Understanding hunting in grizzly habitat
Grizzly bears were listed on the threatened species list in 1975, but, in today’s world, there are thousands of grizzlies living in the lower 48. Yet, there are only sizeable populations in three states. Wyoming, Montana, and Idaho have grizzly bears with numbers growing year by year as they thrive in this ecosystem without any natural predators. Grizzly bears affect the deer and elk population, our hunting location choices and our backcountry experience in a lot of different ways. Here is a breakdown of how these bears affect hunting and what changes you might have to make the next time you consider hunting in grizzly country.
Before diving into the effects grizzly bears have on hunting, let’s talk briefly about their biology and behavior. Grizzly bears are a brown bear that inhabits North America from Alaska to Wyoming. They can weigh up to 700 lbs and eat rodents, insects, elk calves, fawns, livestock, trout, grasses and anything that might cross their path. Grizzly bears can run up to 40 mph and have a home range as extensive as 2,000 square miles. For a size comparison, grizzly bears are typically up to two times larger than a black bear. Grizzly bears are a true apex predator that seems to fear nothing.
Grizzly effects on animal populations
In general, a grizzly bear will not take down a healthy adult elk, deer or other similar-sized animals. Adult animals are wary of grizzly bears enough to keep their distance and they can run just as fast — if not faster — than a bear. However, it is essential to note that grizzly bears do have a negative effect on ungulate populations. Grizzly bears prey on the calf and fawn population in the spring of every year. It is a typical sight to see bears following around a herd of elk, waiting for them to have their babies so they can eat the afterbirth as well as the newborn baby. This is a natural process; however, it can affect animal populations, especially as the grizzly bear numbers continue to grow.
When it comes to selecting an elk or deer hunt in Montana, Wyoming or Idaho, the number one concern from many hunters is grizzly bears. Some hunters refuse to even hunt in an area with grizzly bears out of fear for their lives. Though bear attacks do happen, they are not that common. And they can be gruesome when they occur. I understand why some hunters would not want to hunt in grizzly territory; however, that means that there is less competition there, which is why I still hunt in these areas. Most hunters need to decide if they are willing to hunt in grizzly country or not. If the answer is no, then that is fine, but you have a few more things to consider and understand if the answer is yes.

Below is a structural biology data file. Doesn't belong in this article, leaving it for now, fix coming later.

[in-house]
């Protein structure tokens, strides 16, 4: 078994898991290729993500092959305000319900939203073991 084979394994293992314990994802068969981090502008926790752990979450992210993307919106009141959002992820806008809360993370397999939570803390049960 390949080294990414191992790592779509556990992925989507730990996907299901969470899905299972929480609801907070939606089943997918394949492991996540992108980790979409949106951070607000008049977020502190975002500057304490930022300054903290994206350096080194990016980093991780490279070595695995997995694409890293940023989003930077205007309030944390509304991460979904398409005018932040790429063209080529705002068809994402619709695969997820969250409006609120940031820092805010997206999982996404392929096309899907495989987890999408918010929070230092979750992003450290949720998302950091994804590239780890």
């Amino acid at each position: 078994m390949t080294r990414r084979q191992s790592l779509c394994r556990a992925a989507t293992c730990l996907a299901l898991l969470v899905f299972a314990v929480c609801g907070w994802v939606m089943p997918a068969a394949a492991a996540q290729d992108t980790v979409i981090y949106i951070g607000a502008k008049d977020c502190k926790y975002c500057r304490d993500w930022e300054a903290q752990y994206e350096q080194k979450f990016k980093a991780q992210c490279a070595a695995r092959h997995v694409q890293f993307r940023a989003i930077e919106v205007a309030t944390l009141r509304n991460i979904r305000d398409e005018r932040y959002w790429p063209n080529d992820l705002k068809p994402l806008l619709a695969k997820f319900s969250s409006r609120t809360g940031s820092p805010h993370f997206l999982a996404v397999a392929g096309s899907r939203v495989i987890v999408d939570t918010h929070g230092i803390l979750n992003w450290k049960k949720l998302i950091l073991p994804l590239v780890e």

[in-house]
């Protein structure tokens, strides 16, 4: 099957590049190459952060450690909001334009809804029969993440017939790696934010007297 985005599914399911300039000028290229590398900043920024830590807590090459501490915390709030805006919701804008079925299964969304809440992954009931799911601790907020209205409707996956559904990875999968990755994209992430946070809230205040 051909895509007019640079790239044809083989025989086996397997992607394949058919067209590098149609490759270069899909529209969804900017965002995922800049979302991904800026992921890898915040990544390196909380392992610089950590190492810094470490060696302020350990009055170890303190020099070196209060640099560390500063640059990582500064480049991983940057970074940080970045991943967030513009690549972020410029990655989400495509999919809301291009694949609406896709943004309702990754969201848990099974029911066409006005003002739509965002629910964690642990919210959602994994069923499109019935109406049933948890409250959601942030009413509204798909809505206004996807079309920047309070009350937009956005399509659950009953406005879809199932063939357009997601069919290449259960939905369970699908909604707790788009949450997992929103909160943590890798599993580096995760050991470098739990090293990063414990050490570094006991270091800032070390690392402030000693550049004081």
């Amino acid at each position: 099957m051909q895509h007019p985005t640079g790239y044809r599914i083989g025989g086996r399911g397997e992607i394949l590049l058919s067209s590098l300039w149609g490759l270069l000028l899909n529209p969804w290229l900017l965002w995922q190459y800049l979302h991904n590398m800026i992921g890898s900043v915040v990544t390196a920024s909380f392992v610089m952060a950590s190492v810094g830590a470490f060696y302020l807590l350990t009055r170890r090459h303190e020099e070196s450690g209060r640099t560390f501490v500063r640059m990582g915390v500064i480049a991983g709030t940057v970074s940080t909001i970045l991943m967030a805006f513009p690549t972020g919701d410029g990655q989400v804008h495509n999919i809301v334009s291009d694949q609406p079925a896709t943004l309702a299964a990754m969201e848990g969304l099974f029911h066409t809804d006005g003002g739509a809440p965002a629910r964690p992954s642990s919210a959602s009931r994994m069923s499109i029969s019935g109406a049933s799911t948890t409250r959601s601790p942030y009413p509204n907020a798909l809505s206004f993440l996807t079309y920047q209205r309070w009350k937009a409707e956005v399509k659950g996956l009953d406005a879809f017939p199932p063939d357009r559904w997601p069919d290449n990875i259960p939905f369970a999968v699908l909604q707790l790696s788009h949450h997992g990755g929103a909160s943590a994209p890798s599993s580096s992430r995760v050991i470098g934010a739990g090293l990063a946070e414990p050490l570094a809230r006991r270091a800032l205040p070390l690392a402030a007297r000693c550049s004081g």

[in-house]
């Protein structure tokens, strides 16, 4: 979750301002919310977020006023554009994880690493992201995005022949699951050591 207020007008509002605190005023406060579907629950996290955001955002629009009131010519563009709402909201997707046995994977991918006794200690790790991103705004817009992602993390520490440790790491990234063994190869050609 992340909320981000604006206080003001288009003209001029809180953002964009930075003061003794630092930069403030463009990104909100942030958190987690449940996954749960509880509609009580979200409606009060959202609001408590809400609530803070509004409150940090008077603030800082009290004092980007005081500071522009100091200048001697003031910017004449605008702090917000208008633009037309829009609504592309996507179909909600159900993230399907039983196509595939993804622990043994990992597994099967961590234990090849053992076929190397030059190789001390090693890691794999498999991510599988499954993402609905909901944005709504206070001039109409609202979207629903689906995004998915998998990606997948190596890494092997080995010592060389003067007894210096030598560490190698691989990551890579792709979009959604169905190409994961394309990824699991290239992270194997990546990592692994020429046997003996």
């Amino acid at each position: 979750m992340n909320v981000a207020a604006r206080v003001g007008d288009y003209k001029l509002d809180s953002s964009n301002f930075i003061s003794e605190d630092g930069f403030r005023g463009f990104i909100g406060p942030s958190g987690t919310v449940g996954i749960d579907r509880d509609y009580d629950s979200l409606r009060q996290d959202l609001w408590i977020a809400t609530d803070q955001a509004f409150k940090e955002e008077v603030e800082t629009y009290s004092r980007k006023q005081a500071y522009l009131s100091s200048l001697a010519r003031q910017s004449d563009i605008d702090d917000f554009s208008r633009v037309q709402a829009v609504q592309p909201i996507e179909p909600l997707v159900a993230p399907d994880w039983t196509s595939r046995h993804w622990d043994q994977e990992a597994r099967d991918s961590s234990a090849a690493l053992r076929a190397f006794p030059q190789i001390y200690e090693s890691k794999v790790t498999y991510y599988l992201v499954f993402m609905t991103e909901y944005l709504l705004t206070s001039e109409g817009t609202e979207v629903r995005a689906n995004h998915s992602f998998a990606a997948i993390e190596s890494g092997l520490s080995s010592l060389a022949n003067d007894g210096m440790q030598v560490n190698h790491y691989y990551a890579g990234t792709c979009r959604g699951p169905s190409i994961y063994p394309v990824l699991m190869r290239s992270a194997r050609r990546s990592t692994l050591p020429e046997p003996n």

When hunting in grizzly country, I always make sure I pay a little extra attention to what I am doing. For example, when I am calling, I always make sure that I am ready for an elk to come in while simultaneously on the lookout for a bear. It is better to be over-prepared than underprepared in that situation. On the same note, when I am stalking, I am always trying my best to be quiet and slow, but I also am on the lookout for an unsuspecting bear. The last thing you want is to startle a mother bear with cubs or an aggressive boar.
When camping in the backcountry, it is always important to distance yourself from aromas, meat, food and even pots and pans. Bears have excellent noses and will come in to investigate new scents. I would prefer they investigate my camping supplies hung in a tree 100 yards away instead of exploring my tent. Carrying a firearm and bear spray is also essential and it is important to take to your tent with you.
When thinking about grizzly bears, I am impressed with their abilities. After all, they are animals that can grow up to 700 lbs by eating the plants, animals and bugs that cross their paths. Then they hibernate for five to seven months a year only to do it all over again for up to 25 to 30 years. Though I am impressed, I also am fearfully respectful. Grizzly bears are dangerous predators that can really hurt you, so if you do not give them the respect they deserve, you can pay the price. This fall, understand how bears may affect your hunting and use your skills and know-how to be bear aware and kill an elk or deer in bear country.